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Both kidney disease and diabetes are very common among black people in the United States, the study authors noted.
For the study, researchers reviewed data from more than 3,200 black people in Mississippi who were enrolled in a heart study from 2000 to 2004. The participants were followed for a median of seven years.
The investigators found that the risk of death from heart disease was more than 2 percent higher per year among those with diabetes. The risk of death from heart disease was 7 percent higher in people with kidney disease. But, people with both diabetes and kidney disease fared the worst. Their risk of dying from heart disease was 15 percent higher, the study found.
The study couldn't prove a cause-and-effect relationship. But the results suggested that having both diabetes and kidney disease was linked to more than a three times increased risk of heart disease and a six times higher risk of stroke.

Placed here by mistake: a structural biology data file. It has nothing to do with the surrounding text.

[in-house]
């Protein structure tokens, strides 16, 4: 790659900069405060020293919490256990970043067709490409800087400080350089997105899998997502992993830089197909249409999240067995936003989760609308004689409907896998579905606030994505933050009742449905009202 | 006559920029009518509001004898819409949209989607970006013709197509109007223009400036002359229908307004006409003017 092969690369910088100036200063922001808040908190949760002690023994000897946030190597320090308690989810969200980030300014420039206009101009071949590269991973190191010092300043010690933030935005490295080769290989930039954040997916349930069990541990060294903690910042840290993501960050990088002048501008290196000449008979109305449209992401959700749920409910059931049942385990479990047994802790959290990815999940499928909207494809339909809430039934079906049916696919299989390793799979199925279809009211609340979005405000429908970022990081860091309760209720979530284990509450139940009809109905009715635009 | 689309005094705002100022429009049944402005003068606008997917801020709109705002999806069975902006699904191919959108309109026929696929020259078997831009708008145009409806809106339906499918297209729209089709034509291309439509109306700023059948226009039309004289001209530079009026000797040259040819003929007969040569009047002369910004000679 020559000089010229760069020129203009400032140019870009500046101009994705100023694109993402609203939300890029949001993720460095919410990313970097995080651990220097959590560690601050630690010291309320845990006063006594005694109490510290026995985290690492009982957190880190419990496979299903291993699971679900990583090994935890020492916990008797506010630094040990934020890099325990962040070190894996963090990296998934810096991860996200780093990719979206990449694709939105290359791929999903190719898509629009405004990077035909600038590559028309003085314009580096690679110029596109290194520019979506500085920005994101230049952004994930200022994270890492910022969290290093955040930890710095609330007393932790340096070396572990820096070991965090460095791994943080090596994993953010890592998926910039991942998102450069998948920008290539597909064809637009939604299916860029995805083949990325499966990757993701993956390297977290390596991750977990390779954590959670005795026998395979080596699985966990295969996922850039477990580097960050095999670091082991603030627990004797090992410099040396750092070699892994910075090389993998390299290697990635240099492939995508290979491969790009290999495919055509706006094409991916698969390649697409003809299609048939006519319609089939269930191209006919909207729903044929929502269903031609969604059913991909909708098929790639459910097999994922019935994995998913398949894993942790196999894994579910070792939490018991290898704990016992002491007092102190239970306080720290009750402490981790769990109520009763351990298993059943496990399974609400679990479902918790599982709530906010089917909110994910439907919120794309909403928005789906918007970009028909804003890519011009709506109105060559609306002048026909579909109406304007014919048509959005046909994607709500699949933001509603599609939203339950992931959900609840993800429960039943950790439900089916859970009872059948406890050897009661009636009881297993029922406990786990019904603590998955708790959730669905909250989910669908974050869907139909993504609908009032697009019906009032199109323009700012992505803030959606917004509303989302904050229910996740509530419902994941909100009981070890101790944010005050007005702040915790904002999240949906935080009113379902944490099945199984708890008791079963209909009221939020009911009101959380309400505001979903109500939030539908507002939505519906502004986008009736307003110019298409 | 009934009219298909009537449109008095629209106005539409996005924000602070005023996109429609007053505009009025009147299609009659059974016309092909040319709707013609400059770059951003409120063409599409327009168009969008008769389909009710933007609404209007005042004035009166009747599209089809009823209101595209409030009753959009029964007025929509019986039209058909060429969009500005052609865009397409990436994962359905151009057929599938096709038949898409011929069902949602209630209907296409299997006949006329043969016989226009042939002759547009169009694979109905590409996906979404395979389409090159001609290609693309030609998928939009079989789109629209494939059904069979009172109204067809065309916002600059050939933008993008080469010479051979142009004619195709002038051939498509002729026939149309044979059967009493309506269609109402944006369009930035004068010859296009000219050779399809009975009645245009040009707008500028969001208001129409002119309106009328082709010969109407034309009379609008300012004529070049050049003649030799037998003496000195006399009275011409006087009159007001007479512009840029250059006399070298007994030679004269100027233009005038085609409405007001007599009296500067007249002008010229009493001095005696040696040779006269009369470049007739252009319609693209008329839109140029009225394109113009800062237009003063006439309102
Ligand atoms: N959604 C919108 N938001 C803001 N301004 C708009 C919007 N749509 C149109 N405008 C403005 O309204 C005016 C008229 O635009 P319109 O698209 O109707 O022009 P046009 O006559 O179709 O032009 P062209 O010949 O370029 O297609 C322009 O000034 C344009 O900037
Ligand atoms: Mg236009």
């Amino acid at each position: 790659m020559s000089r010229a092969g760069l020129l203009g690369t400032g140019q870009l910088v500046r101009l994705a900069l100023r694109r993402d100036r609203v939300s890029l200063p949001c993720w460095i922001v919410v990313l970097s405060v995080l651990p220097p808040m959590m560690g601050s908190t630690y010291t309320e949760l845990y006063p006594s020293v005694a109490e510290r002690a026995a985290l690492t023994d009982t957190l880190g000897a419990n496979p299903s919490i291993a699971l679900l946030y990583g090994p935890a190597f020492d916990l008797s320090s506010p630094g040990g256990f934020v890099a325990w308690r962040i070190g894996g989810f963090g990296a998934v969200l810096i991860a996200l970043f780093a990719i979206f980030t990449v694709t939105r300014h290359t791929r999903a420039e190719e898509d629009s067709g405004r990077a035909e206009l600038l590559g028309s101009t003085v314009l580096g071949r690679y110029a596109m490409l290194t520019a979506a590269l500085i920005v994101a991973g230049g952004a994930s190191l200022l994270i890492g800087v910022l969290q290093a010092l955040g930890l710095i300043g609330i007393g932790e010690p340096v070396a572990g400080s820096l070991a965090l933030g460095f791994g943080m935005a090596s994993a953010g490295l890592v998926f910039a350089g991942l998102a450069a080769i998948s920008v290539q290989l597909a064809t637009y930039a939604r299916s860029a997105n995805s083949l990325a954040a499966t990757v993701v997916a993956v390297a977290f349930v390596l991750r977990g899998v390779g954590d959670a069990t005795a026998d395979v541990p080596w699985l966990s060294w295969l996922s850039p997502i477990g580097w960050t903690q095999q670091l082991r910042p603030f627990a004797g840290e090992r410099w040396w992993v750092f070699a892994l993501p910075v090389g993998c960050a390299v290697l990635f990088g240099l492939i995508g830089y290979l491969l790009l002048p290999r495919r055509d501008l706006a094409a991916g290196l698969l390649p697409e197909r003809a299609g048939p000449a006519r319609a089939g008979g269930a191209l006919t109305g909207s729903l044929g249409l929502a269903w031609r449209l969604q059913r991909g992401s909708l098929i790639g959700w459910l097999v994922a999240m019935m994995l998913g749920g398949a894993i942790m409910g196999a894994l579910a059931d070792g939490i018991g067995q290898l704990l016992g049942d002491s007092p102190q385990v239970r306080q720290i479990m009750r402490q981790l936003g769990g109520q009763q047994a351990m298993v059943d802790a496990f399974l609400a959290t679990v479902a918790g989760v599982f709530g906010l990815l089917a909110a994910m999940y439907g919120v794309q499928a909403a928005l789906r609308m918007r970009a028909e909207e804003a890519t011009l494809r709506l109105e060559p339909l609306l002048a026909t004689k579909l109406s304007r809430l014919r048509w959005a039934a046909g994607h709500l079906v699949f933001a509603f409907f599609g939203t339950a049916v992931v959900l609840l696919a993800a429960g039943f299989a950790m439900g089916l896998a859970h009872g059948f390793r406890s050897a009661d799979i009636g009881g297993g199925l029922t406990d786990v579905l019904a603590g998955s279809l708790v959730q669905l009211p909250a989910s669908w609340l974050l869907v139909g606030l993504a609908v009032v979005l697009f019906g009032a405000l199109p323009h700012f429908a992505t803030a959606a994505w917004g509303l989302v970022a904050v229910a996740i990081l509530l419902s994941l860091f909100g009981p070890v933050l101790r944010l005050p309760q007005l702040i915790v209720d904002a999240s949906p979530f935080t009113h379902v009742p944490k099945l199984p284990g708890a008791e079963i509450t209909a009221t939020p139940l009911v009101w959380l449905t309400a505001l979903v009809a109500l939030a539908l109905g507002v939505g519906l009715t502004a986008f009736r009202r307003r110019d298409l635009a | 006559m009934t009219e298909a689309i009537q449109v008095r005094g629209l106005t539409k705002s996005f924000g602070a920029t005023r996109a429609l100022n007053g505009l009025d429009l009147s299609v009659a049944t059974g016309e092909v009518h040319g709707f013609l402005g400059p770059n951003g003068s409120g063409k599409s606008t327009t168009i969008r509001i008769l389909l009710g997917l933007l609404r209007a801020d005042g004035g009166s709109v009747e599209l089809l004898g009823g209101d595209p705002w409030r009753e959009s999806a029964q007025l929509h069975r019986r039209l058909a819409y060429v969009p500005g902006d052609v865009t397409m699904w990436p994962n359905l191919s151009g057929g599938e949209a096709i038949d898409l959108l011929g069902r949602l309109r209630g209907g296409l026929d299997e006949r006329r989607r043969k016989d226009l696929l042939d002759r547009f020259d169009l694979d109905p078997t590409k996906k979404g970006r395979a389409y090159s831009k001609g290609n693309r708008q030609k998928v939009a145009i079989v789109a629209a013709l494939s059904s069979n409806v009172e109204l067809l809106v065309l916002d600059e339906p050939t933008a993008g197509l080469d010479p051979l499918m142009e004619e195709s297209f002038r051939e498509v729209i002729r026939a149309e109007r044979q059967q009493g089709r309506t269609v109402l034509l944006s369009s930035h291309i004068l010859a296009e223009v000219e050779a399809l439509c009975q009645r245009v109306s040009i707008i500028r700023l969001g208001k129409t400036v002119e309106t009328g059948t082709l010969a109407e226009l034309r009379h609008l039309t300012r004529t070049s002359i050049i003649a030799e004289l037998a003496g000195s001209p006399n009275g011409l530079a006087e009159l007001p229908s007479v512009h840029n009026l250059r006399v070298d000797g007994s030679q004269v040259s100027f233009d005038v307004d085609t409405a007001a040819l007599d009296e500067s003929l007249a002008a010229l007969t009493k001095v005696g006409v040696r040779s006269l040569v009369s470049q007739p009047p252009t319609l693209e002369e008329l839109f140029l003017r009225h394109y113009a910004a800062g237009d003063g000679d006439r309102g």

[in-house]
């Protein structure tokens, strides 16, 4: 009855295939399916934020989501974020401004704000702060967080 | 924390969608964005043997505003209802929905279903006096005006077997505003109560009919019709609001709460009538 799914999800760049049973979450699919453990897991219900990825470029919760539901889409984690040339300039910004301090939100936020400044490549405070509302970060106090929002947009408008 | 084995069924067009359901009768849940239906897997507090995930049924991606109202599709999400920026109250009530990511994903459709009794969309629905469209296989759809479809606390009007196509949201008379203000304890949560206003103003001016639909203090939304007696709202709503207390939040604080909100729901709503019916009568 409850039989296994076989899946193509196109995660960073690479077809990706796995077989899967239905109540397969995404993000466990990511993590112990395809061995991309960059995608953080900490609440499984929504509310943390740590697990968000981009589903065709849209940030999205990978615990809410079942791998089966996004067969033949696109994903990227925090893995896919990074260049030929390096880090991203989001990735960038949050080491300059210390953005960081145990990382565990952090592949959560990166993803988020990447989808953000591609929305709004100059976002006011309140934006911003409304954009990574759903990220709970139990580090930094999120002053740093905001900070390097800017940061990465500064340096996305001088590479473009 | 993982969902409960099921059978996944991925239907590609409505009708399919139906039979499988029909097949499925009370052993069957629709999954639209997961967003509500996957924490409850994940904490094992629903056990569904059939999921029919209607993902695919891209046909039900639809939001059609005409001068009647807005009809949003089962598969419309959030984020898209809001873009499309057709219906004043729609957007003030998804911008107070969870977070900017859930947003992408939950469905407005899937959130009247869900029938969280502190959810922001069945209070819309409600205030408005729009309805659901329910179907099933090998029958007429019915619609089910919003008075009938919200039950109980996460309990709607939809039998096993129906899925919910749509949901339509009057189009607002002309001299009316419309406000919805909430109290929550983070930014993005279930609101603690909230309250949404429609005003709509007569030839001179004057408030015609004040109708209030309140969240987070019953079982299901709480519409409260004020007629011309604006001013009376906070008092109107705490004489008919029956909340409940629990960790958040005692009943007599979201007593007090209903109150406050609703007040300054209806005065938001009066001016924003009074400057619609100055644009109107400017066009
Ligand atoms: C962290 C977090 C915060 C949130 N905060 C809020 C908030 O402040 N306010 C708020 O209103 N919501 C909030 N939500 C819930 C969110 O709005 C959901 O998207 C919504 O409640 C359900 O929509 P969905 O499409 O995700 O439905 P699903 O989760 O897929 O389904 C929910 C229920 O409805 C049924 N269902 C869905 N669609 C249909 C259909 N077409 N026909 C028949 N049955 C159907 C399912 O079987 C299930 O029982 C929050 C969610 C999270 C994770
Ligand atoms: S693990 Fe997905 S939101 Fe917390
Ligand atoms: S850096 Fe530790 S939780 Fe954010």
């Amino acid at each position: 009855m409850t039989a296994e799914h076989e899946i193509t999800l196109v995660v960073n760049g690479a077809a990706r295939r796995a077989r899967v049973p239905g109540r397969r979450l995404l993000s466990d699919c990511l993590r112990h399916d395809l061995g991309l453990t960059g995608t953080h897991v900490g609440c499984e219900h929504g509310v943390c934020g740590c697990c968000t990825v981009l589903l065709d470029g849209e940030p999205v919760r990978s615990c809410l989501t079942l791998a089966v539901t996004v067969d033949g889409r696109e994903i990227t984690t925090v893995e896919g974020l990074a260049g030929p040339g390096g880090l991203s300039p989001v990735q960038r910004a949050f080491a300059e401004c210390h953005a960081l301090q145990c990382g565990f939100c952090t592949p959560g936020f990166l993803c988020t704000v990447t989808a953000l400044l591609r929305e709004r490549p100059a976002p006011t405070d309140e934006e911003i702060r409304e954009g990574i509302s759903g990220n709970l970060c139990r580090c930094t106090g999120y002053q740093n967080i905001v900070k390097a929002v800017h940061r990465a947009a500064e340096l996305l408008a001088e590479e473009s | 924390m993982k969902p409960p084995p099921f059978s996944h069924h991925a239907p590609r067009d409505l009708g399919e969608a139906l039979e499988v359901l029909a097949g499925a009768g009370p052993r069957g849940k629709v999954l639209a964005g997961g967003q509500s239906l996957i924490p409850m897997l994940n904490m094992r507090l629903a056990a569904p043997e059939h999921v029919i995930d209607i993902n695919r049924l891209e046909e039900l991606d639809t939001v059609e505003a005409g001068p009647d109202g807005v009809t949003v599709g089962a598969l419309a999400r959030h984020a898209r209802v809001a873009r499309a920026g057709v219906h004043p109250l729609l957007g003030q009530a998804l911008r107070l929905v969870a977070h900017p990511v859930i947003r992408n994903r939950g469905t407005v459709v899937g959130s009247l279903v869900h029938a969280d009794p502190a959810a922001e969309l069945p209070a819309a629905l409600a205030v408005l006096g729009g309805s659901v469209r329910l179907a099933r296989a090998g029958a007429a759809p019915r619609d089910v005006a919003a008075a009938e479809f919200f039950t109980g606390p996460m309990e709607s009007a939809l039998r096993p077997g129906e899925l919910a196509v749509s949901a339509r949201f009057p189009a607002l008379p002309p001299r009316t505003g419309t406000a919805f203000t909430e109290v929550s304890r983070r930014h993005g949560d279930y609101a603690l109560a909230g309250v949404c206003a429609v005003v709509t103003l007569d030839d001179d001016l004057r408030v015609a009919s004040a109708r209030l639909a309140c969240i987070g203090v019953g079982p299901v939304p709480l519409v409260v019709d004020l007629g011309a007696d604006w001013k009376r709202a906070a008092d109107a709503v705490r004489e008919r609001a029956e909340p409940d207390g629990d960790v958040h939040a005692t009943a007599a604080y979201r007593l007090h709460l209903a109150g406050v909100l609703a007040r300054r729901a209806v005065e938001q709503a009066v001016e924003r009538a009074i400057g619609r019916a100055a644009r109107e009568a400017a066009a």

"African Americans in low-income counties in Mississippi have higher rates of adverse cardiovascular outcomes and mortality than any other subpopulation in the United States (including other African American subpopulations), rates that are comparable to those in some of the most underprivileged parts of the globe," said study co-leader Dr. Maryam Afkarian, of the University of Washington in Seattle.
Afkarian noted that the researchers wanted to know how much diabetes and kidney disease might contribute to heart disease, stroke and death from heart disease in this group of black people from low-income areas in Mississippi.
"This is an important question because in order to reduce the excess burden of cardiovascular disease and death, it is important to identify the factors that contribute to them," Afkarian explained in a news release from the American Society of Nephrology.
The study was scheduled for publication in an upcoming issue of the Clinical Journal of the American Society of Nephrology.
-- Robert Preidt
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